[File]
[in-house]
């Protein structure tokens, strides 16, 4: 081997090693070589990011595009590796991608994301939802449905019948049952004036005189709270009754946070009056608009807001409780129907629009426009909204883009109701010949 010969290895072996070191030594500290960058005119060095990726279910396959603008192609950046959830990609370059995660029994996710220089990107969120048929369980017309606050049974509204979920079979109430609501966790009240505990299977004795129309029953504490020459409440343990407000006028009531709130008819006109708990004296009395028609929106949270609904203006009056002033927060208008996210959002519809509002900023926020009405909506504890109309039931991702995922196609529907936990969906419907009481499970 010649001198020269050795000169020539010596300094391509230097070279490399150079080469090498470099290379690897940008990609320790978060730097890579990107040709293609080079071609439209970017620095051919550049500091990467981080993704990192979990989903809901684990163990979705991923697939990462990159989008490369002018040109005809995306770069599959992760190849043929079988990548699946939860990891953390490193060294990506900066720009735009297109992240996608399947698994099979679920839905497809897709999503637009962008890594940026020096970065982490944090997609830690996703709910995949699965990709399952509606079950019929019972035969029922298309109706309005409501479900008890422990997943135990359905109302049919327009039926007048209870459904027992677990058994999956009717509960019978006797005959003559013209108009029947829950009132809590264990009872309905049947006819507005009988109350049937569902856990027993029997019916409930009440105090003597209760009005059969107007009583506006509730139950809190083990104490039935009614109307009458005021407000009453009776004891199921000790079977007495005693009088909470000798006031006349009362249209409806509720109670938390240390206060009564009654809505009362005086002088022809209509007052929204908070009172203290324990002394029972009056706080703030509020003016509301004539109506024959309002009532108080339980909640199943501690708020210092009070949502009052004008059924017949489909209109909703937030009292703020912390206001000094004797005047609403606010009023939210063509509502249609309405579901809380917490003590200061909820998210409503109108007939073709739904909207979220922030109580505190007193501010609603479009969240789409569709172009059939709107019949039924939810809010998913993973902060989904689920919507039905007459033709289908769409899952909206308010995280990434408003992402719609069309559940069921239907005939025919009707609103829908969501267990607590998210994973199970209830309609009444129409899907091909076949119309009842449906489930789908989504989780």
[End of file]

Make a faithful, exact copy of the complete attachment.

[in-house]
């Protein structure tokens, strides 16, 4: 081997090693070589990011595009590796991608994301939802449905019948049952004036005189709270009754946070009056608009807001409780129907629009426009909204883009109701010949 010969290895072996070191030594500290960058005119060095990726279910396959603008192609950046959830990609370059995660029994996710220089990107969120048929369980017309606050049974509204979920079979109430609501966790009240505990299977004795129309029953504490020459409440343990407000006028009531709130008819006109708990004296009395028609929106949270609904203006009056002033927060208008996210959002519809509002900023926020009405909506504890109309039931991702995922196609529907936990969906419907009481499970 010649001198020269050795000169020539010596300094391509230097070279490399150079080469090498470099290379690897940008990609320790978060730097890579990107040709293609080079071609439209970017620095051919550049500091990467981080993704990192979990989903809901684990163990979705991923697939990462990159989008490369002018040109005809995306770069599959992760190849043929079988990548699946939860990891953390490193060294990506900066720009735009297109992240996608399947698994099979679920839905497809897709999503637009962008890594940026020096970065982490944090997609830690996703709910995949699965990709399952509606079950019929019972035969029922298309109706309005409501479900008890422990997943135990359905109302049919327009039926007048209870459904027992677990058994999956009717509960019978006797005959003559013209108009029947829950009132809590264990009872309905049947006819507005009988109350049937569902856990027993029997019916409930009440105090003597209760009005059969107007009583506006509730139950809190083990104490039935009614109307009458005021407000009453009776004891199921000790079977007495005693009088909470000798006031006349009362249209409806509720109670938390240390206060009564009654809505009362005086002088022809209509007052929204908070009172203290324990002394029972009056706080703030509020003016509301004539109506024959309002009532108080339980909640199943501690708020210092009070949502009052004008059924017949489909209109909703937030009292703020912390206001000094004797005047609403606010009023939210063509509502249609309405579901809380917490003590200061909820998210409503109108007939073709739904909207979220922030109580505190007193501010609603479009969240789409569709172009059939709107019949039924939810809010998913993973902060989904689920919507039905007459033709289908769409899952909206308010995280990434408003992402719609069309559940069921239907005939025919009707609103829908969501267990607590998210994973199970209830309609009444129409899907091909076949119309009842449906489930789908989504989780």